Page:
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The Logic of Workfare: The Underclass and Work Policy
Lawrence M. Mead
The Annals of the American Academy of Political and Social Science
Vol. 501, The Ghetto Underclass: Social Science Perspectives (Jan., 1989), pp. 156-169
Published by: Sage Publications, Inc. in association with the American Academy of Political and Social Science
Stable URL: http://www.jstor.org/stable/1045656
Page Count: 14
You can always find the topics here!Topics: Public assistance programs, Employment, Poverty, Under class, Mothers, Black youth, Fathers, Unemployment, African Americans, Child care
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Much of today's entrenched poverty reflects the fact that poor adults seldom work consistently. The problem cannot be blamed predominantly on lack of jobs or other barriers to employment, as the chance to work seems widely available. More likely, the poor do not see work in menial jobs as fair, possible, or obligatory, though they want to work in principle. Government has evolved policies explicitly to raise work levels among the poor. Workfare programs, linked to welfare, show the most promise but still reach only a minority of employable recipients. Welfare reform should, above all, raise participation in these programs, as the share of clients involved largely governs their impact. Welfare should also cover more nonworking men to bring them under workfare. While work enforcement may seem punitive, the poor must become workers before they can stake larger claims to equality.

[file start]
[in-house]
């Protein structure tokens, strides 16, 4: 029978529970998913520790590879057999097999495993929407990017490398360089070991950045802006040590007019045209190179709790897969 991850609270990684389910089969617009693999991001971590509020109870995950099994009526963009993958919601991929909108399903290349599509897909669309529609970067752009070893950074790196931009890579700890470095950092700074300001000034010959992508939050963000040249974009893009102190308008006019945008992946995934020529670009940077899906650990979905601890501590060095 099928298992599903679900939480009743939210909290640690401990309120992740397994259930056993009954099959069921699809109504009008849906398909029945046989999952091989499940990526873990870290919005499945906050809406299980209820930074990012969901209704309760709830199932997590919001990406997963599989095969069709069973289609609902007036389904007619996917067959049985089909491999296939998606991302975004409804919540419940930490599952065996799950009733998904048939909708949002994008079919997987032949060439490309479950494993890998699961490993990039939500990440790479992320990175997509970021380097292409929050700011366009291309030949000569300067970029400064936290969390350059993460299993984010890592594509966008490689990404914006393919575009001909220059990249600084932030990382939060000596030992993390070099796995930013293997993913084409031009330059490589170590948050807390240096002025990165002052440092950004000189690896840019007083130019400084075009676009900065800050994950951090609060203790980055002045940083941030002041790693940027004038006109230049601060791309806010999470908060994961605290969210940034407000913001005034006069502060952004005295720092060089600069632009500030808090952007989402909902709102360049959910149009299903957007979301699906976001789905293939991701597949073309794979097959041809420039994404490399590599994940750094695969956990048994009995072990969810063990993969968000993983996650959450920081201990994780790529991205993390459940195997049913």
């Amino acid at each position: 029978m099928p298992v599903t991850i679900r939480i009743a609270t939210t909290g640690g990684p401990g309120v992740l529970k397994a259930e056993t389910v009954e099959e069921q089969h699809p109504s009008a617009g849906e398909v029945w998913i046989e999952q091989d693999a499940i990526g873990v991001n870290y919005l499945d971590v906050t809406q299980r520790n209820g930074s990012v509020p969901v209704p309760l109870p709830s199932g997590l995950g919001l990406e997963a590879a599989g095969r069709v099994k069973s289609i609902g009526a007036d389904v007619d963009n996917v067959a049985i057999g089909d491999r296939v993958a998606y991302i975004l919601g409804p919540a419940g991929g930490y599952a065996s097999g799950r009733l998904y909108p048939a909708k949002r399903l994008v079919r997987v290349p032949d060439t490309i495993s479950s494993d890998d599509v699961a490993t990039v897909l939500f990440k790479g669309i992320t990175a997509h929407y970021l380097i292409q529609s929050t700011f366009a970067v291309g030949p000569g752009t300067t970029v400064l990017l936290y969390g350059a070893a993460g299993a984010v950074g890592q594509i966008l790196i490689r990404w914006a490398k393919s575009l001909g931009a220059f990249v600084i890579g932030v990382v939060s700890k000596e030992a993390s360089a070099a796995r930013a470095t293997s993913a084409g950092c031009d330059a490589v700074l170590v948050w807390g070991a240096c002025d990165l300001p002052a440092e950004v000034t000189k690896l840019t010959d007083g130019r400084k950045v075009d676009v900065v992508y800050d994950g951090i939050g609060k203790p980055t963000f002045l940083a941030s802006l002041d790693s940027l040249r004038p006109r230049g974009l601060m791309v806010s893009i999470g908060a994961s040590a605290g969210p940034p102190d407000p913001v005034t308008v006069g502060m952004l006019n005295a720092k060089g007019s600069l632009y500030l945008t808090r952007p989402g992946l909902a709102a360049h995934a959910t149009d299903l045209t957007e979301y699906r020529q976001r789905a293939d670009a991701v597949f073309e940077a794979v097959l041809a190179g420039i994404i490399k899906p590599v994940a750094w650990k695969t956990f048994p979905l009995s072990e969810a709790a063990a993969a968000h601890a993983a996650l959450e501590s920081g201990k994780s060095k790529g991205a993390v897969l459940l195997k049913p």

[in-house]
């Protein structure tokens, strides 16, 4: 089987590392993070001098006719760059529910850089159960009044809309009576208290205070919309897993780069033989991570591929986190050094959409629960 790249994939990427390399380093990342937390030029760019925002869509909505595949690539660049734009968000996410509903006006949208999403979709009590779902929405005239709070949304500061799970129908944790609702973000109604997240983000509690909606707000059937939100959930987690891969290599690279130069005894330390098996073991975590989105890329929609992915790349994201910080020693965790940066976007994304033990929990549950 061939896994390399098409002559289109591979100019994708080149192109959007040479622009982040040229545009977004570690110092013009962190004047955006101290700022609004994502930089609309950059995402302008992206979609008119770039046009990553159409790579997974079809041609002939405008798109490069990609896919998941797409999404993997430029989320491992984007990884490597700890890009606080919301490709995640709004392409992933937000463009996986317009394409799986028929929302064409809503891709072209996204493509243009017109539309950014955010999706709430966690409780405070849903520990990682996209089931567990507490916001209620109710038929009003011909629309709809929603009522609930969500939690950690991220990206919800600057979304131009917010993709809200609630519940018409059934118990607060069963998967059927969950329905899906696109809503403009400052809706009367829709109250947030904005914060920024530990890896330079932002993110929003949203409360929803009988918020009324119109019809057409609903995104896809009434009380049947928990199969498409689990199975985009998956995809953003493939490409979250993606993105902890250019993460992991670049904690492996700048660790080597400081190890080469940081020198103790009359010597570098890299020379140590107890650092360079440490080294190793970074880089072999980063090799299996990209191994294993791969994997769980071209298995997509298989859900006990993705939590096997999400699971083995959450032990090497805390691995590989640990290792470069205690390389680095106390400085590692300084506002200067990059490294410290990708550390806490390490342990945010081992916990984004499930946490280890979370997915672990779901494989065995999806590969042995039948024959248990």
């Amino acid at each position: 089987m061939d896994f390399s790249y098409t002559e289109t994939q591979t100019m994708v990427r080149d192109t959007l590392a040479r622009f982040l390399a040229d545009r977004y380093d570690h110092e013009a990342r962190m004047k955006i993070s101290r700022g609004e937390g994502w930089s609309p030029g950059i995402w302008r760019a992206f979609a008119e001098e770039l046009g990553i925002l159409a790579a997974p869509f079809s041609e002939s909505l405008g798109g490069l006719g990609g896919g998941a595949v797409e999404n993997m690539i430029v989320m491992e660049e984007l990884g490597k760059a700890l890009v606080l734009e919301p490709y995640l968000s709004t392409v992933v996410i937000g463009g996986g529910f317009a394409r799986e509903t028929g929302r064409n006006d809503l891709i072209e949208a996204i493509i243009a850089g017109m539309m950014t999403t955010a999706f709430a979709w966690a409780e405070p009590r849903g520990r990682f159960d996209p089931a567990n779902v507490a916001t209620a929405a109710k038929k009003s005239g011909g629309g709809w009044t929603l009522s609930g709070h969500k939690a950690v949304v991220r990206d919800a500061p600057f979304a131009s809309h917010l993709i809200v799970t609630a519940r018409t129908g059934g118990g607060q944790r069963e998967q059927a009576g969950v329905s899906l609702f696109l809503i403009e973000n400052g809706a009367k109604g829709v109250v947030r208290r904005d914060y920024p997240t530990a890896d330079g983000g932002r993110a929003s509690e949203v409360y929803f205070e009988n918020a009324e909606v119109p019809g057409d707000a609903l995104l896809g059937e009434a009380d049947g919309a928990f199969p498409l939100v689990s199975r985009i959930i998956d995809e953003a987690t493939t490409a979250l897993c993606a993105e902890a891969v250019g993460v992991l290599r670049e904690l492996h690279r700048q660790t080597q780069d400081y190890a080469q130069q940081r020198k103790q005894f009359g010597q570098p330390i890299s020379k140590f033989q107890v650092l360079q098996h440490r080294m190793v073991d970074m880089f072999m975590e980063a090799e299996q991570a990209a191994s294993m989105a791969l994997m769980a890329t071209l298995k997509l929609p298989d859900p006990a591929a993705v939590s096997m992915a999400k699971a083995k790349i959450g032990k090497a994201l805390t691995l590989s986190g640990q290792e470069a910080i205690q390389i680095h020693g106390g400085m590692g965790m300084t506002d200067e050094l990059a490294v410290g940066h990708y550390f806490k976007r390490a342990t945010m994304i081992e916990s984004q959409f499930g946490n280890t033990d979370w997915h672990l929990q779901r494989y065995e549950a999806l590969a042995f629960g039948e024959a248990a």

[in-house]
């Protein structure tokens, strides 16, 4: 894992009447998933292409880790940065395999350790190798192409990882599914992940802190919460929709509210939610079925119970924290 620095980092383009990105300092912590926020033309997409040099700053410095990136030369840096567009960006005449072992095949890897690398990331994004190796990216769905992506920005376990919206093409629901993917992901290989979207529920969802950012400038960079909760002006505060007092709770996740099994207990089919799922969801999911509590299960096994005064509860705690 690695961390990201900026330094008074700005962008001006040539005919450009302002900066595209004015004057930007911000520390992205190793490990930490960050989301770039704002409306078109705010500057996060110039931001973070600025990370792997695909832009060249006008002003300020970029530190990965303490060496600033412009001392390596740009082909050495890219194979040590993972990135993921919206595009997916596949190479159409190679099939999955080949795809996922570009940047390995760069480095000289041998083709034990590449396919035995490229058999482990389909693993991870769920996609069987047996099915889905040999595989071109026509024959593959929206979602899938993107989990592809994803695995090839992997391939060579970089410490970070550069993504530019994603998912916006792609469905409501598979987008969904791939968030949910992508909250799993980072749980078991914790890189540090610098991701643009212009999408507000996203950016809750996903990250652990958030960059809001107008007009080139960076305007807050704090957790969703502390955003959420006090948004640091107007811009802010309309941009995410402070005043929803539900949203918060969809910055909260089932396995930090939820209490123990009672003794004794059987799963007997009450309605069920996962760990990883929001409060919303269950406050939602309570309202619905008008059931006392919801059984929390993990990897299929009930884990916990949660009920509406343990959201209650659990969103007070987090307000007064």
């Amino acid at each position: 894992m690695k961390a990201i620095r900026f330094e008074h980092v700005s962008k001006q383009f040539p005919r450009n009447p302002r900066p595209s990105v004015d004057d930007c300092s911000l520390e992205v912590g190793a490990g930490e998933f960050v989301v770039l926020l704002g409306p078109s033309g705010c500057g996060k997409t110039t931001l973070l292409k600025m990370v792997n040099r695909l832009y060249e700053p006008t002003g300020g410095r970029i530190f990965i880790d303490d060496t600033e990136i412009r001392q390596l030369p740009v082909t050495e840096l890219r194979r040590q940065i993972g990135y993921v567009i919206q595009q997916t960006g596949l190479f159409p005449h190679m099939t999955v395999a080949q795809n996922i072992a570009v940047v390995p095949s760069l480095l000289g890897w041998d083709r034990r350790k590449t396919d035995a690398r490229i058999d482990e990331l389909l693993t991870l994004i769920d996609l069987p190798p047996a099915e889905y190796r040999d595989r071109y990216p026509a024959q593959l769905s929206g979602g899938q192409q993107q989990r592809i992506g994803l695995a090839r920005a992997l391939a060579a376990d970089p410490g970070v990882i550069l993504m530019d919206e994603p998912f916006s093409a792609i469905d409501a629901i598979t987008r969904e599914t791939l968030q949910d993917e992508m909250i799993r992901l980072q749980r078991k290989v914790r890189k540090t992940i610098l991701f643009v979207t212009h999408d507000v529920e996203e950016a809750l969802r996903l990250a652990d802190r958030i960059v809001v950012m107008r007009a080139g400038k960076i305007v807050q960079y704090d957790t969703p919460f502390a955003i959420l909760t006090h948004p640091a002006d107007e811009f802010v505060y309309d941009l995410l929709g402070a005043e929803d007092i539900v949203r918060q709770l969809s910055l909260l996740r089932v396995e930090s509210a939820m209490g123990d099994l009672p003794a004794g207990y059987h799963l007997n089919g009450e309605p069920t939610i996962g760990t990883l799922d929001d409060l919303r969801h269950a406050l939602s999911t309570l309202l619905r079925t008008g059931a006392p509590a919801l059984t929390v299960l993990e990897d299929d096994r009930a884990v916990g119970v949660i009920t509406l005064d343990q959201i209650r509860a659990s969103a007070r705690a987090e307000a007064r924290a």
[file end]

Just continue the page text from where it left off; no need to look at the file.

The Annals of the American Academy of Political and Social Science © 1989 American Academy of Political and Social Science